The House voted Thursday to condemn racism against Asian Americans tied to the coronavirus outbreak, approving a Democratic resolution on a mostly party-line vote. Republicans called the legislation an election-year effort to criticize President Donald Trump and “woke culture on steroids.”
The resolution, approved 243-164, calls on all public officials to condemn anti-Asian sentiment and to investigate hate crimes after a rise in aggression and violence from those blaming people of Asian descent for the pandemic. The measure does not name Trump but notes inflammatory terms used by him and other Republicans — including “Chinese Virus," “Wuhan Virus," and “Kung flu” — and says they have perpetuated an anti-Asian stigma.
House Speaker Nancy Pelosi said that “at the same time that the coronavirus pandemic is broken out, so too has a disturbing epidemic of hate and discrimination” against Asian Americans and Asian immigrants, including physical and verbal attacks and vandalized businesses. She blamed Trump for trying to divert attention from Russia’s meddling in elections to demonize China.
U.S. & World
Rep. Mark Takano, D-Calif., called Republican opposition to the resolution “disgraceful.”
“The president is fueling racism and inspiring violent attacks on Asian Americans and Asian immigrants,” Takano said. Trump has often used the term “kung flu” on the campaign trail as he has tried to turn focus to the virus’s origins in China amid criticism of his response to the pandemic.
Republicans said Trump was turning his ire toward China's government and not Asian Americans. Trump in March insisted that Asian Americans were “amazing people” and not at fault for spreading the virus.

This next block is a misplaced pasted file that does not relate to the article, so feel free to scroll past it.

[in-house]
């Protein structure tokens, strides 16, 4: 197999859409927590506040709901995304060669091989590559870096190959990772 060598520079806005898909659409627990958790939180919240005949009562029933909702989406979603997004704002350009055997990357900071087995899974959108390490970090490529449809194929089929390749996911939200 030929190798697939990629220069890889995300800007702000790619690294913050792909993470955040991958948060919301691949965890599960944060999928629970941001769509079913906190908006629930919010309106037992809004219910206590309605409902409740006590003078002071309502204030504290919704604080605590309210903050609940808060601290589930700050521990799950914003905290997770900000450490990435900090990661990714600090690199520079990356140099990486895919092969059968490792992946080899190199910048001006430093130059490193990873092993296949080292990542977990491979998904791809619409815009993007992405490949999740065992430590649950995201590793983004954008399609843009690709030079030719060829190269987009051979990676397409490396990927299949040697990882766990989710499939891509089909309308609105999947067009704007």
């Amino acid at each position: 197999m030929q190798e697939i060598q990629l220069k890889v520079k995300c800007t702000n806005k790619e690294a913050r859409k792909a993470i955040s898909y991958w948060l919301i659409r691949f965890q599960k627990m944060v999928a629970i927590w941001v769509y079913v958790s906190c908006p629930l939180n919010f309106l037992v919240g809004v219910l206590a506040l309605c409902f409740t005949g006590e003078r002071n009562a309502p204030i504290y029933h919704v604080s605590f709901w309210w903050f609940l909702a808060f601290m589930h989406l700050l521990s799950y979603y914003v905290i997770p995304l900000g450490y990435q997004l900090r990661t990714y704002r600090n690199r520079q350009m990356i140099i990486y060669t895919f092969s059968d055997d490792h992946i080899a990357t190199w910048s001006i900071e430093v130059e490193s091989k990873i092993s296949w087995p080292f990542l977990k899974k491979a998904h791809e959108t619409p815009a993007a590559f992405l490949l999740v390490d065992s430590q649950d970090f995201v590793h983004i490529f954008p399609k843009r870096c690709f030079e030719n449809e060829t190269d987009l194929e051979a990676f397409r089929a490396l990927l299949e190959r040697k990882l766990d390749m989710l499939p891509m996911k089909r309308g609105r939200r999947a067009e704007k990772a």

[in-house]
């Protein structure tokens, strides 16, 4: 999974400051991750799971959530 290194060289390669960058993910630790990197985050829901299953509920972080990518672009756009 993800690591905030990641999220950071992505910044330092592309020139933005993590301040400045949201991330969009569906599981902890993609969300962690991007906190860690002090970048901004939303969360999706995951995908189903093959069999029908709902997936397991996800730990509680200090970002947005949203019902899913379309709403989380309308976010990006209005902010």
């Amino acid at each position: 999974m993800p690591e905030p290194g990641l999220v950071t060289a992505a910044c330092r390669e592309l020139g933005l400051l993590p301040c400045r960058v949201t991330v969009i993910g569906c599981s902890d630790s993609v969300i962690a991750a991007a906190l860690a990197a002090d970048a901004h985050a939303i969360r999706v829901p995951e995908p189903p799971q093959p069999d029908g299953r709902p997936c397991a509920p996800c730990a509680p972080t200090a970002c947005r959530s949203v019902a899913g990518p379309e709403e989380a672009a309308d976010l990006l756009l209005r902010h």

Several House Republicans spoke against the resolution. Ohio Rep. Jim Jordan said it was “just another opportunity to attack the president.” Arizona Rep. Andy Biggs called it “woke culture on steroids.” Republican leader Kevin McCarthy, R-Calif., said it was “ridiculous” and a “waste of time” as the House was about to adjourn for the week and Democrats and the White House have so far failed to agree on additional coronavirus relief.
“At the heart of this resolution is the absurd notion that referring to the virus as a Wuhan virus or the China virus is the same as contributing to violence against Asian Americans, which I will tell you no one on this side of the aisle supports,” McCarthy said.
Still, 14 Republicans voted with Democrats in favor of the resolution, many of whom are retiring or in competitive races in November: Indiana Rep. Susan Brooks, Pennsylvania Rep. Brian Fitzpatrick, Ohio Rep. Anthony Gonzalez, Washington Rep. Jamie Herrera Butler, Texas Rep. Will Hurd, New York Rep. John Katko, Texas Rep. Michael McCaul, New Jersey Rep. Chris Smith, Ohio Rep. Steve Stivers, Michigan Rep. Fred Upton, Missouri Rep. Ann Wagner, Oregon Rep. Greg Walden, Florida Rep. Daniel Webster and Georgia Rep. Robert Woodall.
Anti-discrimination groups have reported hundreds of actions against Asian Americans, especially in the early days of the outbreak. Even before cities began shutting down all restaurants to stop the spread of the virus, Chinese restaurant owners were experiencing steep declines in business because of racial stigma.
Asked in March why he called the coronavirus the “Chinese virus,” Trump told reporters at the White House that he doesn’t consider it a racist remark. “It’s not racist at all,” Trump said, adding that he calls it the “Chinese virus” because he wants to be accurate.